LEGO Dimensions - A-Team Battle Arena

I’ll have to give the Arenas a bit more time because I haven’t settled onto an opinion of them yet. They’re really odd. They’re not required for 100% completion, nor do they seem to reward you tangibly for playing them (fun is a reward, of course, but there’s no stud rewards or anything). It’s a really surreal experience because there’s so much going on. Before I came to grips with what the modes entailed it was kind of like an out of body experience with voices yelling and bright colours all over the screen and a feeling of lack of control of the proceedings.

The game is at its best when you can play with other people because you can all make full use of your characters’ abilities and the intricacies of the map designs. There’s many ways of getting around the map, for instance in the Harry Potter Arena (a Quidditch Pitch) if you’re trying to get into an opponent’s base you can:

  • get an elevator up to the top
  • climb into a Mini Access hatch if you have the ability
  • fly to the top if your character or a vehicle you’re driving can fly
  • shoot a Target on the side to activate a climbing wall along the side of the base
  • get flung up to the top by jumping onto an Aerial Faith Plate from Portal

Other arenas have different gimmicks like underground pathways and vehicle ramps that spice things up. Not every map works well in every mode – Base Bash mode causes problems with a few of them because the ball gets stuck on top of things and you can’t knock it off.

LEGO Dimensions - Harry Potter Battle Arena

When you’re playing with AI it’s not as enjoyable, but it’s a fun palette cleanser when you want something different from the rest of the game. The AI can’t measure up to human players, obviously, but at times they’re totally moronic. I’ve caught them running into walls or just standing around not doing anything on a few occasions. You can’t appreciate the effort that’s gone into the arenas because you don’t need much strategy to beat them. Another annoyance when playing with the AI is that you can’t select who they play as (or if you can, the game makes no effort to explain how). A big part of the appeal of this mode was meant to be seeing dream match-ups play out, but you can’t actually do that unless you get four people to play the game at once.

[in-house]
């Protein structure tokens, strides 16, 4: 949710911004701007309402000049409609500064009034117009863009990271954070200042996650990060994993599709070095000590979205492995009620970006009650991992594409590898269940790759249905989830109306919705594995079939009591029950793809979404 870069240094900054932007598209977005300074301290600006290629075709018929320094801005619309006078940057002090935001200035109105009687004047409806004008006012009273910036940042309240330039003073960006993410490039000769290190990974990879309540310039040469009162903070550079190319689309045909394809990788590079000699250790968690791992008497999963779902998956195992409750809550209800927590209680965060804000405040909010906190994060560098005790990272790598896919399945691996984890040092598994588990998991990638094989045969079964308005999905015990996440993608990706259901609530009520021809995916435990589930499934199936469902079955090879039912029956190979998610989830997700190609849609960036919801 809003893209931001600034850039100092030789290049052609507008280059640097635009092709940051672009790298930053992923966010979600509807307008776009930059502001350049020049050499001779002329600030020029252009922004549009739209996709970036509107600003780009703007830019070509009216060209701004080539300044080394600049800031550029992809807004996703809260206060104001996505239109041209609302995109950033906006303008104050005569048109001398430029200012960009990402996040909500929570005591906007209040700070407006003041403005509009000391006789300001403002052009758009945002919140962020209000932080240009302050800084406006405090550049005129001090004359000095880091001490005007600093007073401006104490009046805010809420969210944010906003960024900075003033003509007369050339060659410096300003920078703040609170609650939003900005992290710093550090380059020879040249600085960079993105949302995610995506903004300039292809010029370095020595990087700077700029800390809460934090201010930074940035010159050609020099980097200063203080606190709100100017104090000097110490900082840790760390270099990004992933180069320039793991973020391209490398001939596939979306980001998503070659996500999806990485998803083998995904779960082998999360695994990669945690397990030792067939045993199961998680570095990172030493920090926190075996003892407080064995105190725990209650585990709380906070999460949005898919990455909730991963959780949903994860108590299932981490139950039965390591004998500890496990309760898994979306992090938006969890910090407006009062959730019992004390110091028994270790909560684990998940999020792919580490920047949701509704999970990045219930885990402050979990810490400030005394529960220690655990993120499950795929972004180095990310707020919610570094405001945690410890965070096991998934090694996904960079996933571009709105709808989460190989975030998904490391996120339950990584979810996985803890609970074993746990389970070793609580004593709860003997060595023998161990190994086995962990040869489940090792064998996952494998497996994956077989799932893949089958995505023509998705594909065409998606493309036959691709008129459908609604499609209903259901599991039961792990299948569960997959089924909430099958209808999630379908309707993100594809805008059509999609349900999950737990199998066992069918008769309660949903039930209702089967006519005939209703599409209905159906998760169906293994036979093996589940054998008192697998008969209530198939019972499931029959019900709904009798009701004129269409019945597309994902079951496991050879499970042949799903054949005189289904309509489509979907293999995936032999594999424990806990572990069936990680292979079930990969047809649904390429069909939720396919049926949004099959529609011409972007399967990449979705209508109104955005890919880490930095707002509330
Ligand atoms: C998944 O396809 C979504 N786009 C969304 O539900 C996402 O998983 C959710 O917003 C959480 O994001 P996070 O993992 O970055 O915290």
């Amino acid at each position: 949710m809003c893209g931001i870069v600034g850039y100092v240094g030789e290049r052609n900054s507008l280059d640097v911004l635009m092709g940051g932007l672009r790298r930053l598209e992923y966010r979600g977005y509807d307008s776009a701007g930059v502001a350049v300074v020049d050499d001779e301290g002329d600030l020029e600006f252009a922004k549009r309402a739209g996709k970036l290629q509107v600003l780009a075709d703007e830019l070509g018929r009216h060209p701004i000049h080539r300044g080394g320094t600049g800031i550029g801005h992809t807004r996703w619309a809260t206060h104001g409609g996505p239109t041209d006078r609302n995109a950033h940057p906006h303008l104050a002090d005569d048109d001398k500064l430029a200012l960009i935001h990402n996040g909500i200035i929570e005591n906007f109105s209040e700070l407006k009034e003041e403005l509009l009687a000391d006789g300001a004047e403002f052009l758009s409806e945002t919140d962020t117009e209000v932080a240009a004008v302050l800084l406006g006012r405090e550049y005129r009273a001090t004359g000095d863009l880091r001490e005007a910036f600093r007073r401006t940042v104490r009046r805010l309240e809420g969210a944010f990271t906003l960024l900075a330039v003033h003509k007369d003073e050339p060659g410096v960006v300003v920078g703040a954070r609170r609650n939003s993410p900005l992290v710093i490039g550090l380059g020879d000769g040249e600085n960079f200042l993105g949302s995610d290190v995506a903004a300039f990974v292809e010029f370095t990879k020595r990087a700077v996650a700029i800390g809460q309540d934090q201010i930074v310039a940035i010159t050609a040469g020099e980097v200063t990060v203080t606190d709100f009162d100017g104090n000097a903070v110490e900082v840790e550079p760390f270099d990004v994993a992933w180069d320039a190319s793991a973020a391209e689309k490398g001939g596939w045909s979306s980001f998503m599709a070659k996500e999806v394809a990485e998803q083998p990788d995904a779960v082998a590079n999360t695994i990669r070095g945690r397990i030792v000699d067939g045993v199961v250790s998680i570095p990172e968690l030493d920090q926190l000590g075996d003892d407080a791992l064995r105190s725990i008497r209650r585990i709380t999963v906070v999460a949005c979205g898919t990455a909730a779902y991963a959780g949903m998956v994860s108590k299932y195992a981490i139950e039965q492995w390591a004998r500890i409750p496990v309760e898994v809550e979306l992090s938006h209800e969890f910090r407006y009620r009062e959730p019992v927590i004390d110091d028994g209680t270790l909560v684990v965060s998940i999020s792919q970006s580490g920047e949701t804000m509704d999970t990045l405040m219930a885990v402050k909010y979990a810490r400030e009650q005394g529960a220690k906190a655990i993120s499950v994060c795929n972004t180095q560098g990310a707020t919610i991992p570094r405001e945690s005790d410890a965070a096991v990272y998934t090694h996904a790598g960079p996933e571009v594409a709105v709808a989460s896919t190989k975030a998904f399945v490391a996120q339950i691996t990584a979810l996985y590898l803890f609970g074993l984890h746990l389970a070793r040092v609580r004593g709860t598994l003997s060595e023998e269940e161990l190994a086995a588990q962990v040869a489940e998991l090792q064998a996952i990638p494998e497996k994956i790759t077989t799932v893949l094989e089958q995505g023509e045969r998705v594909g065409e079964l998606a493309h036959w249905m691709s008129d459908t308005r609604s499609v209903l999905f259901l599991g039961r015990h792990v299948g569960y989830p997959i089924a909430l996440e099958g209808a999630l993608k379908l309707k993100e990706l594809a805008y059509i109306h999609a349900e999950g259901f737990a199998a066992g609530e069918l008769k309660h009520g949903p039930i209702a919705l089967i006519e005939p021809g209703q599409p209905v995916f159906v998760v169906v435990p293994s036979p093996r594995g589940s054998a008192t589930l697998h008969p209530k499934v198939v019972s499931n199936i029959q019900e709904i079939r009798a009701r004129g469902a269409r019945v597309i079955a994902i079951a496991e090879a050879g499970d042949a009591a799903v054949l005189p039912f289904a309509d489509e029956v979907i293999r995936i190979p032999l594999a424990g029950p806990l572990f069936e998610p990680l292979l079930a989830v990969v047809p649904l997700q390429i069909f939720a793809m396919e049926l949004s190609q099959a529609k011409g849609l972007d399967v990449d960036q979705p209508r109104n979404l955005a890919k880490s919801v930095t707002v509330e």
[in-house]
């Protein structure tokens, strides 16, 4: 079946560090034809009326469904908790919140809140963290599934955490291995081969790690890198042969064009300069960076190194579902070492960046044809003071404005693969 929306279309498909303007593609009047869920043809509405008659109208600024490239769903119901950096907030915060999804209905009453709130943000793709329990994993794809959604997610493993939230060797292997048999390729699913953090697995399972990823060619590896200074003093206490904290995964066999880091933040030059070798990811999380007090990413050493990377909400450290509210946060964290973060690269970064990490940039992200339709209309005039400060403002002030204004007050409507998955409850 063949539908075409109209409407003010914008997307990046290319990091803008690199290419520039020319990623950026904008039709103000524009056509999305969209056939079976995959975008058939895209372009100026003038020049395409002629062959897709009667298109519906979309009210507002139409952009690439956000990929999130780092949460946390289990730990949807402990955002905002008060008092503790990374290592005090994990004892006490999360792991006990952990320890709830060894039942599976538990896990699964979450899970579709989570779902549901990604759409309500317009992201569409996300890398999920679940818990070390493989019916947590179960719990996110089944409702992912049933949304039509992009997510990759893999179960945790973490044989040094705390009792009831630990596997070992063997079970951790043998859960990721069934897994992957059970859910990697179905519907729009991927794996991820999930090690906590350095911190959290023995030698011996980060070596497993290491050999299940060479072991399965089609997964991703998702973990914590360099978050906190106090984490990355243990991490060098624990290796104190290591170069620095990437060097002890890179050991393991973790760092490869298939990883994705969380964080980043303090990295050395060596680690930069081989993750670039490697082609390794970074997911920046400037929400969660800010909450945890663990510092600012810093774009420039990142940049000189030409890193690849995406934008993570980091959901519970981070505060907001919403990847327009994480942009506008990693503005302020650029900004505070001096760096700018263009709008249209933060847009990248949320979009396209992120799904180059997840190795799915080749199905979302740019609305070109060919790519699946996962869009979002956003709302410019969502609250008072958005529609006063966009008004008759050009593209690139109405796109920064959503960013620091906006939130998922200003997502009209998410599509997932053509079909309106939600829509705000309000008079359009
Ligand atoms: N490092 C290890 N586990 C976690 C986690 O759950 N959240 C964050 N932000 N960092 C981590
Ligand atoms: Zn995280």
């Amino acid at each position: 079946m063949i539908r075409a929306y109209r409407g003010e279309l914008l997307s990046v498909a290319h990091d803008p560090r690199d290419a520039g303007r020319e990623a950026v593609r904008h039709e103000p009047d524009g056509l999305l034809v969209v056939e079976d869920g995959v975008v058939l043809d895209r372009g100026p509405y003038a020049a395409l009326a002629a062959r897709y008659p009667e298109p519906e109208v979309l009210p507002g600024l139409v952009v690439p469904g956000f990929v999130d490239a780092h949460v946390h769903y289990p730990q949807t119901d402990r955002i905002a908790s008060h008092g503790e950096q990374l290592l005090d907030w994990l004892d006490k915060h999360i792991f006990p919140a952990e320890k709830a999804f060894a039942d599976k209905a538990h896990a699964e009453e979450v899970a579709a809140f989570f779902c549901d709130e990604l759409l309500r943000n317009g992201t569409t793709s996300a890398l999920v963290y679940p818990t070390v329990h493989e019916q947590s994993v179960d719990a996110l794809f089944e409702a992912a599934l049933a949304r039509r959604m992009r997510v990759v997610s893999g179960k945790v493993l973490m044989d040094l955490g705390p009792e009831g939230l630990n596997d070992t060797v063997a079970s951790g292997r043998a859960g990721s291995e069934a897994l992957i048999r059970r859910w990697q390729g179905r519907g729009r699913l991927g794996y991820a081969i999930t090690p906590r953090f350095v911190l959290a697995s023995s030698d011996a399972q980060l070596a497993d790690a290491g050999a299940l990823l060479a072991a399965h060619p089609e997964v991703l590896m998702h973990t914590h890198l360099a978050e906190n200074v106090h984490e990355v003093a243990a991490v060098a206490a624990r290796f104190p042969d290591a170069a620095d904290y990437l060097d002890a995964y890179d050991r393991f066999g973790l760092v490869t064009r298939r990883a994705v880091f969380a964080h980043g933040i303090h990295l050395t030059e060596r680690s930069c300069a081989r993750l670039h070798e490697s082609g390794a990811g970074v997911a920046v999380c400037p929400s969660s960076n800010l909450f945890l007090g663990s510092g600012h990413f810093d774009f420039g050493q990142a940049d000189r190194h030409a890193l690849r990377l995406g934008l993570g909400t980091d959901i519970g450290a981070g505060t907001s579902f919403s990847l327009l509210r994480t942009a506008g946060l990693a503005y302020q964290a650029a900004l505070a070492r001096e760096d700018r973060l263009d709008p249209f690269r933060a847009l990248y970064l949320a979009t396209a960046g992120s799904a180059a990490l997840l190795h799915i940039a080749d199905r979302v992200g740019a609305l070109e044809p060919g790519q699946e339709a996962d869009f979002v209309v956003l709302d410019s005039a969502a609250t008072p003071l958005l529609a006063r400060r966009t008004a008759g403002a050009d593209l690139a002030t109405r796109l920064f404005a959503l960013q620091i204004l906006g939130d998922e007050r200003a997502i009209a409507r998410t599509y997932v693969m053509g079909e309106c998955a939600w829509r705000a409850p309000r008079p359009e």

There’s been a noticeable effort put into balancing this mode the best they can while still keeping characters unique. Flying characters have their speed limited, and actually can’t fly at all in some maps and modes. In Capture the Flag fliers can’t fly while holding the flag. Some maps have areas designed for certain abilities, like Mini Access hatches that allow smaller characters to make up for their speed by bypassing some sections of the map. Of course things aren’t totally balanced and you’ll want to implement some house rules to stop people ruining your parties. Lasers are problematic because they can keep enemies in stunlock til they explode, and characters with a BigFig mode benefit from increased mobility with few drawbacks.

The Arenas are a feature that have my attention and I look forward to seeing what gimmicks arise from future packs.

Conclusion

Overall, Wave 6 is definitely one of the strongest waves  from a design perspective, and it shows that the team have learnt some important lessons from Year 1. However, on the technical side of things it’s shown a lot of problems. The delivery of the new content was terribly mishandled, and there’s a frustrating amount of bugs present in the new wave if you do actually manage to download them. I’m sure they’ll be weeded out as the majority of bugs have in the past, but it’s really disappointing to have your hype dampened by glitches and errors. If the rest of Year 2 can deliver levels and worlds on par with these but without the glitches, then we’ll be in for a treat.

Be sure to check out our Level Pack Playthroughs page, which will gradually be updated with reviews and gameplay footage of each of the new Level Packs and Story Packs.